Tag Archives: Arabs

Israel exists because…

Akedah_Caravaggio_183X144 The Almighty decided it should be that way, and acted on His decision. An Arab “Palestinian” state does not exist for pretty much the same reason.

How do I know such things? Because the Almighty wrote a book about it.

Although, as I’ve said before, I usually try not to emphasize the “religious” aspects of the conflicts in the Middle East, sometimes I just feel that the eternal viewpoint is what needs to be expressed at the moment. I’ll still try in this post not to cite book, chapter and verse, so as to keep my tone a little more like what it has been; write to me if you want details.

I put “religious” in quotation marks because it really isn’t about religion; it’s about what God has done, is currently doing, and—as far as we can tell from the book He wrote—is going to do. And I do this also because (the way I read it), God is all about relationship, not religion. The animosity of the Arabs toward Israel is not really a religious issue (let alone a land issue, as some would have us think) but an issue of relationship.

The Jews as a nation (and Israel, like it or not, is a Jewish state) descend from Abraham son of Terah through his son Isaac and through his grandson Jacob. The Arabs in general, correctly or not, trace their descent from Abraham through Isaac’s older brother Ishmael. And therein lies the problem, at least through human eyes.

There’s a custom in many societies (European included) to reckon a rightful inheritance though a firstborn son, and then only secondarily, if at all, though younger siblings, particularly male siblings. And Ishmael, not Isaac, was Abraham’s firstborn son, so according to this custom he was the rightful heir of his father.

However, God (being God) chose to supersede this principle and pass the inheritance to the younger son. Houston, we have a problem. To make matters worse (again, from a human perspective), Abraham then tossed the firstborn son out of the house. So the firstborn son not only had his (perceived) rightful inheritance yanked from his grasp, but he became rejected, and fatherless. It’s not that Abraham didn’t love Ishmael–he truly did, and was grieved to let him go–it was just that God had other plans in mind, told Abraham about them, and… what’s poor Abe to do? When God (and He is God) tells you to do something, you’d better do it.

Now, can we expect Ishmael to understand all this, or any of it? Did anyone ask him how he felt about it? Not that we can tell from the aforementioned book.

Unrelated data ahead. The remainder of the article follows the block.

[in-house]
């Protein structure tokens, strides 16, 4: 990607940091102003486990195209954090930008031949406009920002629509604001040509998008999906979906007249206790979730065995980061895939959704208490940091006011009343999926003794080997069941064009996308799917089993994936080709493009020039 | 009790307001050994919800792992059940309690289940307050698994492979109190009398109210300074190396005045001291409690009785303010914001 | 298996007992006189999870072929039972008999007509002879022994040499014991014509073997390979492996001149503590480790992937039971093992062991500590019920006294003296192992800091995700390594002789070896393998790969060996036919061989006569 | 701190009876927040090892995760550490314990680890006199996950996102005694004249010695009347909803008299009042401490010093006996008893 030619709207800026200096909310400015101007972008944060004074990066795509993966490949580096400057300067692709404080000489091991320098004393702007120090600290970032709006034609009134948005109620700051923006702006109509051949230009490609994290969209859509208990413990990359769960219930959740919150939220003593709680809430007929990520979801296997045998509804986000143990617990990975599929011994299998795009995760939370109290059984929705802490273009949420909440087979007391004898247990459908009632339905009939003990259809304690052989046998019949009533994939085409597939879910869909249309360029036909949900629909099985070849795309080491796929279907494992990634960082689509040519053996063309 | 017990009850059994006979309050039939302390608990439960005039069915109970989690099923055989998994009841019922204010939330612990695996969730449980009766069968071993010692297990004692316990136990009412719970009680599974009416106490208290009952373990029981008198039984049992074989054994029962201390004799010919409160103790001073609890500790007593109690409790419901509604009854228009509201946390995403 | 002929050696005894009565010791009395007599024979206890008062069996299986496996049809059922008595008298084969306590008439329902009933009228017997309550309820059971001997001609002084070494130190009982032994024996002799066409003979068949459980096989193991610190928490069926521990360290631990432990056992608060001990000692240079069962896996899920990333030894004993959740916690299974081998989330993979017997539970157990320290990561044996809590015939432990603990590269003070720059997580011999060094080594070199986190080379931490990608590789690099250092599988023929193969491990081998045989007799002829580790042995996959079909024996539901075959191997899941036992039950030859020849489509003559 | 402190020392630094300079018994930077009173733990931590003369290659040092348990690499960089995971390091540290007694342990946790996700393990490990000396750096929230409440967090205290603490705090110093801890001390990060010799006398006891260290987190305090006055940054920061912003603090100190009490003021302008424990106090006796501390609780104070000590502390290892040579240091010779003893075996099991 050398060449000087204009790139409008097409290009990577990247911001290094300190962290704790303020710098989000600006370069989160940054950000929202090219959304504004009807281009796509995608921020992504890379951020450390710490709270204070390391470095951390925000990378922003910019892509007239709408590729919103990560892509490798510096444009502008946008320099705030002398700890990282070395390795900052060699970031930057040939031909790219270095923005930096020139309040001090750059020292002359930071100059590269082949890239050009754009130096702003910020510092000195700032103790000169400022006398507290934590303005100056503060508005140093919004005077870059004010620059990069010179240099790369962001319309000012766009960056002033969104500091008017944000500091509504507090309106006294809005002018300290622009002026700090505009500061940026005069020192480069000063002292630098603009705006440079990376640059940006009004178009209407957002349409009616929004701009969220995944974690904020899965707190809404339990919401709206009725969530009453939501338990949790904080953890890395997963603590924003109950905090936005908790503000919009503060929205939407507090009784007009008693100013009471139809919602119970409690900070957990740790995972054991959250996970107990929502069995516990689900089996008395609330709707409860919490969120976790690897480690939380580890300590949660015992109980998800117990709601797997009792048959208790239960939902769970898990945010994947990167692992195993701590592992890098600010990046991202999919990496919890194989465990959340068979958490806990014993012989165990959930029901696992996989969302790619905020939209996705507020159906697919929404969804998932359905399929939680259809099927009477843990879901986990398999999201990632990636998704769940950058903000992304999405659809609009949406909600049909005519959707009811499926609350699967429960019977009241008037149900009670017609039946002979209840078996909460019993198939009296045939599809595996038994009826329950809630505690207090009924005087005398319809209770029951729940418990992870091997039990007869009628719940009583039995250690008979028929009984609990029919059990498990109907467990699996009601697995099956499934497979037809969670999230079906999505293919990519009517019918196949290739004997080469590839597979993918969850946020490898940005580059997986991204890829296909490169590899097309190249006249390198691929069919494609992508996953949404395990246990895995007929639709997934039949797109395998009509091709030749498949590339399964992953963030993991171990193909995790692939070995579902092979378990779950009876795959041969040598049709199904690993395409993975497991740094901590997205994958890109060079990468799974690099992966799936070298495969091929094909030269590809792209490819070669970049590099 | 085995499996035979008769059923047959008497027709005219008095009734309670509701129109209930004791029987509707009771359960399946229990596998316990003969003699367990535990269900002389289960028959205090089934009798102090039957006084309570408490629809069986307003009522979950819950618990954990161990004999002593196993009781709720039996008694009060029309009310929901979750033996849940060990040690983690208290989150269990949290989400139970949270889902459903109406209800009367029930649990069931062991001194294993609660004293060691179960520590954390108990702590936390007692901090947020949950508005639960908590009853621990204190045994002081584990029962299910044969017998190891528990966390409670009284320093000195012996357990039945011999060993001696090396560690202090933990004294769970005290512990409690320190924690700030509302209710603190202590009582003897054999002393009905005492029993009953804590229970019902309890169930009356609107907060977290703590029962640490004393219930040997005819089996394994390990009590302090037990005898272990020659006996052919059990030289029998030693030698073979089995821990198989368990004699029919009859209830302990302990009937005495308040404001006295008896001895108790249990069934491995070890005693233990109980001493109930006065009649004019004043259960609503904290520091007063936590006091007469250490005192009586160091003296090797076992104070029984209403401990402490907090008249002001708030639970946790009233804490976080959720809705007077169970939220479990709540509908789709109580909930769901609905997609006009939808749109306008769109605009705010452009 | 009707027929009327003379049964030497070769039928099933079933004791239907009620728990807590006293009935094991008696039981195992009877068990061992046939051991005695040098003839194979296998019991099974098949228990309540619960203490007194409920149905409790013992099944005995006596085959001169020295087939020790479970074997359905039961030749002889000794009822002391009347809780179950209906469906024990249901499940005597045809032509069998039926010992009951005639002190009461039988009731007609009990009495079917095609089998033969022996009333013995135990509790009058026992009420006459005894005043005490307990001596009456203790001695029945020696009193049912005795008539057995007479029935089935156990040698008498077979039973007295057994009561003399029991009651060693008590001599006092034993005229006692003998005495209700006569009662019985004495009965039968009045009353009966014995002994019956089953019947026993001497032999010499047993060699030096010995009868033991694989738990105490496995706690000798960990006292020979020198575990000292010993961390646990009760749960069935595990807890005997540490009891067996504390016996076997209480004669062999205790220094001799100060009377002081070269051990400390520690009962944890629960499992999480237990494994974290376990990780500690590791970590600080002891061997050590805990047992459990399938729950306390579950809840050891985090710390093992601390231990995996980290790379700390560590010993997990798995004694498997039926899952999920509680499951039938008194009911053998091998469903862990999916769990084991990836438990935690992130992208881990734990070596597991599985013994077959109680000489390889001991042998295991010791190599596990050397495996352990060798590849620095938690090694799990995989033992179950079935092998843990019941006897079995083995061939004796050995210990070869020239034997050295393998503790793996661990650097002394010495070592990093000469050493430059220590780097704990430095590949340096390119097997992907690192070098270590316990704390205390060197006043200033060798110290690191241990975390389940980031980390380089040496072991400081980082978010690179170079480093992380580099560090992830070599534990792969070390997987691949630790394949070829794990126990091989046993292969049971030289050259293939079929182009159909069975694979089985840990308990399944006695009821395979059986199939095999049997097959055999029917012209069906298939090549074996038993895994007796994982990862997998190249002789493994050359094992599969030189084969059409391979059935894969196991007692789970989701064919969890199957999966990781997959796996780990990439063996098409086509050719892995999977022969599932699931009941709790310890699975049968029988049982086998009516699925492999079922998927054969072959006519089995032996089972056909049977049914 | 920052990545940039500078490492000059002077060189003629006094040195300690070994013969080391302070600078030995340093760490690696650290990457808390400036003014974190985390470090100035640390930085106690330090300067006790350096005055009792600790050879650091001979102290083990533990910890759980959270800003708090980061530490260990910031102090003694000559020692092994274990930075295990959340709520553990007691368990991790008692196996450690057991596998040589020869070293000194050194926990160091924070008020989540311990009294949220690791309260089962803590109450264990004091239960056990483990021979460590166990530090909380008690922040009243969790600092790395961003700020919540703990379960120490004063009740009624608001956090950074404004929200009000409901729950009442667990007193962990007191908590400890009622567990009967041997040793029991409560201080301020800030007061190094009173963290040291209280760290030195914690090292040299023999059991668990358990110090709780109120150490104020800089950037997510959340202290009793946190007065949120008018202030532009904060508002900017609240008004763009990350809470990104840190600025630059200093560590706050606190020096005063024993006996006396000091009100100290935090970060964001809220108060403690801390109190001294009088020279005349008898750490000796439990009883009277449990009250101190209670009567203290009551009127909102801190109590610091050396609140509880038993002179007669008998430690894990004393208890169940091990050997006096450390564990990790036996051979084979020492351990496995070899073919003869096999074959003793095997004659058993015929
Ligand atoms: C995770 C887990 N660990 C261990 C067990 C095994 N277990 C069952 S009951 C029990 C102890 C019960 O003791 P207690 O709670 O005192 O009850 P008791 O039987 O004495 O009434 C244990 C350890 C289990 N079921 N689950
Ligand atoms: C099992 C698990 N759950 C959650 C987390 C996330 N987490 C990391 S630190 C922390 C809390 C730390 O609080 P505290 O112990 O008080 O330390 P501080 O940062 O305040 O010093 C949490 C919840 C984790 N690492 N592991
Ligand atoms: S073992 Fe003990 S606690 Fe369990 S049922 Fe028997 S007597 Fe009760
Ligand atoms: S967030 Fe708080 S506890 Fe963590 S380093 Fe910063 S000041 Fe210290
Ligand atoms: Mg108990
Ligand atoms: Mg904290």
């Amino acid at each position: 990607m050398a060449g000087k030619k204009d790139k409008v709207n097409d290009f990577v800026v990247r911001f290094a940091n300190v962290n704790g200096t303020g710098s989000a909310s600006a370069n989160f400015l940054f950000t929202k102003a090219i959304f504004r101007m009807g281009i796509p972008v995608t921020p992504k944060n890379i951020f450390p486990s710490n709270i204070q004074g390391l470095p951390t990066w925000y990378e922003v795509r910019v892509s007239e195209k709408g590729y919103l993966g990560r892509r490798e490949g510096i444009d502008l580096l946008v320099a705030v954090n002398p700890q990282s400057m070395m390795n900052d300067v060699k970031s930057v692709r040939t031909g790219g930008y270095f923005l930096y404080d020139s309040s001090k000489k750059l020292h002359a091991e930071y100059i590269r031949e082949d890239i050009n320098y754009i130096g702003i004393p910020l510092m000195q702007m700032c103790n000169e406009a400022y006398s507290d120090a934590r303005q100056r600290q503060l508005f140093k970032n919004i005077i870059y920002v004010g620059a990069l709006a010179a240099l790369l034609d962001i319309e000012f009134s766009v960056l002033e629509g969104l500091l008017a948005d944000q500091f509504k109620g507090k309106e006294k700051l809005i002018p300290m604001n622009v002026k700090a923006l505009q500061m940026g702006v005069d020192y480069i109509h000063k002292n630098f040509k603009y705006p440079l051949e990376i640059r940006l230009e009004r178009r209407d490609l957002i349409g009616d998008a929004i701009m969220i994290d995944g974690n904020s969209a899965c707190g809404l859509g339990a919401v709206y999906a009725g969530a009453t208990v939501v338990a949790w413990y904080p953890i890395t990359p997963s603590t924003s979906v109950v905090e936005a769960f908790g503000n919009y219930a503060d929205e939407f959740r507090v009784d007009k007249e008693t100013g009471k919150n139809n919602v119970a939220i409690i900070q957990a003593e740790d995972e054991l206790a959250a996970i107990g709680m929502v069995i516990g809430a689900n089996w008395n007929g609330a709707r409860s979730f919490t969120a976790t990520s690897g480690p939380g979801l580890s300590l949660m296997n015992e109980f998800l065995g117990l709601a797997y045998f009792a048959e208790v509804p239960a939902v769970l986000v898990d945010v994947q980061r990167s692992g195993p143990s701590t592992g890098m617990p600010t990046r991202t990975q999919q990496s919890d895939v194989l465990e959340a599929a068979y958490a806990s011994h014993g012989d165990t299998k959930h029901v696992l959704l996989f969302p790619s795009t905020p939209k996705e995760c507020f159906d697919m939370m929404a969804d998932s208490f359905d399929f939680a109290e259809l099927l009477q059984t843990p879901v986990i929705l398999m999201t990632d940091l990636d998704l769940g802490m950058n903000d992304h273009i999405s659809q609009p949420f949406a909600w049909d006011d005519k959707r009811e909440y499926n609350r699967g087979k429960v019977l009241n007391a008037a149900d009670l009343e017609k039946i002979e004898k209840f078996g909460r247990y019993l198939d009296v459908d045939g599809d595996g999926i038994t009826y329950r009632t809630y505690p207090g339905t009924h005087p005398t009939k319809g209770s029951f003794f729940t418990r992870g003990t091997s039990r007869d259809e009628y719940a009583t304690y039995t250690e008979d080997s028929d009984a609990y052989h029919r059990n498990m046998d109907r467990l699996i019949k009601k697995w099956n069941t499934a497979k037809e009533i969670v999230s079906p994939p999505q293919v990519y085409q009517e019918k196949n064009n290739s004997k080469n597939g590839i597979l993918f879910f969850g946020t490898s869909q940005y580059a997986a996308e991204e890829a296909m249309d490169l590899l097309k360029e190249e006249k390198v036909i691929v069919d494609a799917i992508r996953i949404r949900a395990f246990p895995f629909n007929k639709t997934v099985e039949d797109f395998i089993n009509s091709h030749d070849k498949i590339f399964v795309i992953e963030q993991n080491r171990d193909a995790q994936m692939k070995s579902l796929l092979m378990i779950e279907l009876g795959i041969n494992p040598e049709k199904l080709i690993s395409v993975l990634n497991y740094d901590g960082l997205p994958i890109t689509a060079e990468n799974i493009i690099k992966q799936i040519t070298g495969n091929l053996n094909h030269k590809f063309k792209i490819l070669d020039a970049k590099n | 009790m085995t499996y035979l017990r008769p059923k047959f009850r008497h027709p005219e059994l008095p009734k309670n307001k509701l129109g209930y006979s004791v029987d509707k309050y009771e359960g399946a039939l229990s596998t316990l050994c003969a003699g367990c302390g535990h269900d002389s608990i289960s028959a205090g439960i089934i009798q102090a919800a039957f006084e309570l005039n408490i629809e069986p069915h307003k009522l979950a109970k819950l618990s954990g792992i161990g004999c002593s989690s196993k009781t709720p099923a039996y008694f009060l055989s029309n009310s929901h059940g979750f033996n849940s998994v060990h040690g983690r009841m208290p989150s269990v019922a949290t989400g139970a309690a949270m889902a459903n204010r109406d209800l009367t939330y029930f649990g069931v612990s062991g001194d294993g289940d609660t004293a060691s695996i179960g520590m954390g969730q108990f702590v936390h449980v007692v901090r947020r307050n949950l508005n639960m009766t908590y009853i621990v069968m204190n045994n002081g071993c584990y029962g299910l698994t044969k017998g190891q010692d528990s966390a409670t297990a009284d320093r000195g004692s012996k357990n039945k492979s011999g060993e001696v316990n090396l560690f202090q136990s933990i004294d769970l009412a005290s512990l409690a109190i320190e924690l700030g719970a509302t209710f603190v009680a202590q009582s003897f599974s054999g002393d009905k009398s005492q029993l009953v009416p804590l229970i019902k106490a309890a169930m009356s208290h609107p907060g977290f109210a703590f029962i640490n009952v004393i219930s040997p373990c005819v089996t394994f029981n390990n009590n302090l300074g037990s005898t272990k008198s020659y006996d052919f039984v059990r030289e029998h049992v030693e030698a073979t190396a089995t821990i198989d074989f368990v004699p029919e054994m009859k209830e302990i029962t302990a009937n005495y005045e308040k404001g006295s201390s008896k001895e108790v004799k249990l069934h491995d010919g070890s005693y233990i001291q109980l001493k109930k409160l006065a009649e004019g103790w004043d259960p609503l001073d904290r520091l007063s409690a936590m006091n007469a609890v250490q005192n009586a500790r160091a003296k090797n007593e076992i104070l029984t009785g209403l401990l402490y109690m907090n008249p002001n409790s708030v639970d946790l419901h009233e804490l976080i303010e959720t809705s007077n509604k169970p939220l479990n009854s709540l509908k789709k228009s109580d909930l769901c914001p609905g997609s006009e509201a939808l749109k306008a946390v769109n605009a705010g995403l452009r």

I may be making this sound like God is being very unfair, but that’s not by intention. Actually, I don’t see anywhere in the book where God characterizes Himself as fair by our standards. He does characterize Himself as just, and whether you see the difference or not, you have to simply acknowledge that it’s His standard that counts in the end.

But from a natural perspective Ishmael has every reason to feel as resentful as all get-out.

Fatherlessness, as many sociologists will tell you, is one of the biggest problems we have today in Western societies, and I’m told by others that it’s seen in Middle Eastern societies as an even bigger issue than it is here. And I’m told that in Middle Eastern cultures (please correct me, anyone, if this isn’t so), that what happened to my father, or forefather, however many generations back, happened to me.

What all this boils down to is that if I’m an Arab, I may think I have every right and reason to be resentful, even homicidally so, against any and all Jews. From a human perspective, anyway. And for that matter, resentful against God Almighty, since it was all His doing in the first place.

Seeing it from this angle, it makes sense that every modern war fought by Israel has been in self defense against Arab aggression. And it goes a long way toward explaining why Israeli defense and security forces go far beyond customary standards in treating their enemies with what actually appears to be favor, or at least sympathy. Who else would do, or has done, such a thing?! And I think we all—even the Arabs–know that Israel has not “stolen” any Arab lands. Even the adopted title “Palestinian” tacitly acknowledges that the Jews were the occupants of the region thousands of years ago.